Thursday, January 19, 2006

Harry Stout's Upon the Altar of the Nation

I was the first person to buy this book today at the Creve Couer, Mo., Borders; they had to go into the backroom to get it. I can't wait to read it and review it. Checking the Dabney references, I found a couple of footnoting and other mistakes, which is a little worrisome for the rest of the book. Still, this will be a major and important work by one of the most prominent evangelical historians.

8 comments:

Richard A. Bailey said...

Hey man, picked up my copy at AHA in Philly early this month. I too really look forward to spending some extended time with it.

Glad I found you. I look forward to seeing what all you got to share.

Sean Lucas said...

I am extremely jealous that you got a copy before me!

Richard A. Bailey said...

Yeah, but I imagine you'll get to it way before me and get to tell me how quickly I should drop everything else and start turning pages.

Brandon Withrow said...

Sean, my name is Brandon Withrow. I'm familiar with your work and have been reading your blog. Instead of being just a "lurker" I'd thought I'd let you know that your blog is one of my reads.

I have yet to pick up a copy of Stout, but I hope to soon. Are you going to review it for print or for your blog?

Sean Lucas said...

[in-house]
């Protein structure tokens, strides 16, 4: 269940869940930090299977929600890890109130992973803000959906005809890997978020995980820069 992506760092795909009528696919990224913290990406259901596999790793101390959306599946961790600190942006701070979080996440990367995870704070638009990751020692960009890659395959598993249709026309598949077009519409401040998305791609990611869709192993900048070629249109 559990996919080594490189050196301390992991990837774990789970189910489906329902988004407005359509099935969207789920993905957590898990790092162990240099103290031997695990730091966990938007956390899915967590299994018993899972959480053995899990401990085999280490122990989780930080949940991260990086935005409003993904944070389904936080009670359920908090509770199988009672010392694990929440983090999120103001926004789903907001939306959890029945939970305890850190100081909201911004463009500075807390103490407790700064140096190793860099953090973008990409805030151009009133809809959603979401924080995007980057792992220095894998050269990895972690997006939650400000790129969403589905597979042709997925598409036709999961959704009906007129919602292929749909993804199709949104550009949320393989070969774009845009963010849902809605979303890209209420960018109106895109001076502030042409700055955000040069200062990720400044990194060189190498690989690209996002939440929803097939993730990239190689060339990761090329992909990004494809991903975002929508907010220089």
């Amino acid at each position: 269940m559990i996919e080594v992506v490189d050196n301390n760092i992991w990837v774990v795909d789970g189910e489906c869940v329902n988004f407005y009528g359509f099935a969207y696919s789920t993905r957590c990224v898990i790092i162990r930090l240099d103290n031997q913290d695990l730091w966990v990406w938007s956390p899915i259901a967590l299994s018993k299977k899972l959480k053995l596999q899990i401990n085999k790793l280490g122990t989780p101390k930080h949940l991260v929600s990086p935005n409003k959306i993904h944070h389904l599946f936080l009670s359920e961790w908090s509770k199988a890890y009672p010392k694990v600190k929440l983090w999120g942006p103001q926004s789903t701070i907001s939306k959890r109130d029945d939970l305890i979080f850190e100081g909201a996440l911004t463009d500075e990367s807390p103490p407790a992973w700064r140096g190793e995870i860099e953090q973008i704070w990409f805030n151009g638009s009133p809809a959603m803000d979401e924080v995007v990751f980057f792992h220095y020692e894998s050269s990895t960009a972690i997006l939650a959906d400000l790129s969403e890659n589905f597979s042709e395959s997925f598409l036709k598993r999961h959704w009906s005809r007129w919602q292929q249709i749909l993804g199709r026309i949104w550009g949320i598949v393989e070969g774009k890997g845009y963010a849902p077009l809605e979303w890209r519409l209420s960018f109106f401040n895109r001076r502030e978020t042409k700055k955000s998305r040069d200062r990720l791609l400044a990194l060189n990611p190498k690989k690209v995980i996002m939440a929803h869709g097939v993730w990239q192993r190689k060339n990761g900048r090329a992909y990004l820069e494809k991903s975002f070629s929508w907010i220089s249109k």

Hi, Brandon, and welcome. I've seen your blog before; you are finishing your Ph.D. at Westminister aren't you? What are you working on?

I'd like to write a review essay and include the Genevoses' new book, but we'll see. I'm about 60 pages in on the Stout book and have mixed feelings about it right now.

I think it is safe to say that it is not nearly as good as New England Soul--I think it points up how difficult it is to become a "specialist" in a particular area. Even though Skip spent 12 years working on this, there are a number of obvious mistakes and bibliographic lacuna.

Brandon Withrow said...

Review essays are always the best anyway. It's easier to get a real look into the book that way.

I'm a Ph.D. Candidate right now, looking to finish up maybe next year (it changes from day to day!). Actually, I think that might be the best time frame for me at this point. I'm working on Edwards, specifically his contributions to the history of biblical interpretation in light of his Anglo-American context.

Sean Lucas said...

Brandon: Just out of curiousity: how will your work differ from Robert Brown's Jonathan Edwards and the Bible? sml

Brandon Withrow said...

Sorry for taking a while to get back to you. I'm a bit behind on my blog reading lately. I'm looking at his actual handling of the text in light of his interlocutors, like Poole, Henry, Doddridge, etc. I'm not focusing on the pre-critical issues that Brown does. And while Brown handled the sort of prolegomena, I'm looking to see him in the action of biblical interpretation from an historical perspective.

One of the things I'm attempting to do (given that this is an historical dissertation)is understand his choices of text, how he handles it, who he models, etc, in light of his surrounding context and how this affects his exegetical decisions, etc (the kind of work that Doug Sweeney has called for recently). I'm also trying less to "systematize" Edwards. Instead, I'm following his growth as a thinker chronologically.

My proposal stated that I would use his handling of texts related to justification as sort of a measuring stick of exegetical changes, but I'm finding that certain things are changing as I go.